End of Immunity Worries U.S. Contractors in Iraq

The New York Times

November 30, 2008 – The thousands of American contractors in Iraq who have been above Iraqi law since the war began are suddenly facing a new era in which their United States passports will no longer protect them from arrest and imprisonment.

When the Iraqi government ratified an agreement last week setting new terms for a continued American presence in Iraq, private contractors working for the Pentagon faced the inevitability that they would be stripped of their immunity from Iraqi law. That immunity had been granted by the Coalition Provisional Authority before a postwar Iraqi government was established.

Now that the contractors’ legal protection is to lapse, officials in the defense contracting industry are trying to come to grips with how their operations will change in Iraq, how many of their American employees will be sent home, and whether the weak and often corrupt Iraqi judicial system will become an impediment to recruiting Western workers. If it is approved by Iraq’s Presidency Council, as expected, the agreement will go into effect on Jan. 1.

So far, no major company working in Iraq has announced plans to withdraw from the country. Some industry experts said that while the corporations would stay, they would be forced to rely much more on Iraqi employees, rather than on Americans and other foreigners who might fear working without legal protection.

Spokesmen for many of the major contracting companies declined to comment on the change in legal status in Iraq, while others said it was premature to predict the impact. Some said Americans working in Iraq would be watching how the Iraqi government dealt with its new power, and would wait and see whether there were arbitrary arrests or court rulings tainted by corruption before deciding whether to stay.

“I think the question of what this means for recruiting American employees is complicated,” said one official close to the contracting industry who was not authorized to speak on the record about the issue. “I think it will depend on the first case, and whether it is handled in a responsible fashion, or whether someone is left in an Iraqi jail without recourse. If that happens, word will get around, and that could have a chilling effect on recruiting.”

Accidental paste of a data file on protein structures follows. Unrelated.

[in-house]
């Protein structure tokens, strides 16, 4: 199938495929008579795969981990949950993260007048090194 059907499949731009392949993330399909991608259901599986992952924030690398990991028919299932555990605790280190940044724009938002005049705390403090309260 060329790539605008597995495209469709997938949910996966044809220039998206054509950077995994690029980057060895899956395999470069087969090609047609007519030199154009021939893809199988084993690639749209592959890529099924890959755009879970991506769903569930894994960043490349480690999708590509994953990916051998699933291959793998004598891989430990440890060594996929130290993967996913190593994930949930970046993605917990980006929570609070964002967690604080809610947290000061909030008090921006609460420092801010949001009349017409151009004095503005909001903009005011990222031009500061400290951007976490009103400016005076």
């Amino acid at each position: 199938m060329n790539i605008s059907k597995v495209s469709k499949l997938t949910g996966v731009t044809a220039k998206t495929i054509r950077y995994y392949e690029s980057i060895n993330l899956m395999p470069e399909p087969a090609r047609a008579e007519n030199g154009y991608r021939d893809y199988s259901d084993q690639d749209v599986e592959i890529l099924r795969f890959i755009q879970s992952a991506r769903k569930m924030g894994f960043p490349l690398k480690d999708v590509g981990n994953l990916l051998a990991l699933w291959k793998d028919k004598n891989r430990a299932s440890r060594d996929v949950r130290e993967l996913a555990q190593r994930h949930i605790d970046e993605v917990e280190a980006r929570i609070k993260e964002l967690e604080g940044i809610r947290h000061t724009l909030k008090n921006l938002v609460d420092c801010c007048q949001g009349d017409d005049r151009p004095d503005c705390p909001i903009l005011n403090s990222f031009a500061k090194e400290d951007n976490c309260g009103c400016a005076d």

More than 170,000 contractors now work for the military and other American agencies in Iraq, more than the total number of American troops in the country. Only about 17 percent of the contractors are Americans, according to administration figures; about half are Iraqis, and one-third are workers from third countries. The proportion of Americans could drop quickly with the loss of legal immunity.

One of the biggest concerns for contractors is the lack of details on how the security agreement with Iraq will work.

The legal immunity for contractors was eliminated in negotiations between the Bush administration and the Iraqi government on the agreement, which set the terms for the continued American military presence while also establishing a withdrawal date. Contractors were not involved in the talks.

A major question is whether under the pact the Iraqi government will be able to prosecute Americans for past crimes. The Iraqi government’s insistence on an end to legal immunity for contractors was fueled largely by the shootings of Iraqi citizens by guards working for private security firms, including Blackwater Worldwide, which has a contract to protect United States diplomats in Baghdad.

In September 2007, Blackwater security guards were involved in a shooting in downtown Baghdad in which at least 17 Iraqis were killed. After the shooting, the Iraqi government demanded that Blackwater be expelled from the country and that its guards be held accountable.

Despite the protests, the State Department has continued to use Blackwater in Baghdad, although the Justice Department has been conducting a criminal investigation of the shooting.

The fact that Blackwater continued to operate in Iraq contributed to the Iraqi government’s hard-line stance on the legal immunity issue in the negotiations. Whether the Iraqi government will now begin its own criminal investigation of the Blackwater shooting is unclear, administration officials and contracting industry executives said.

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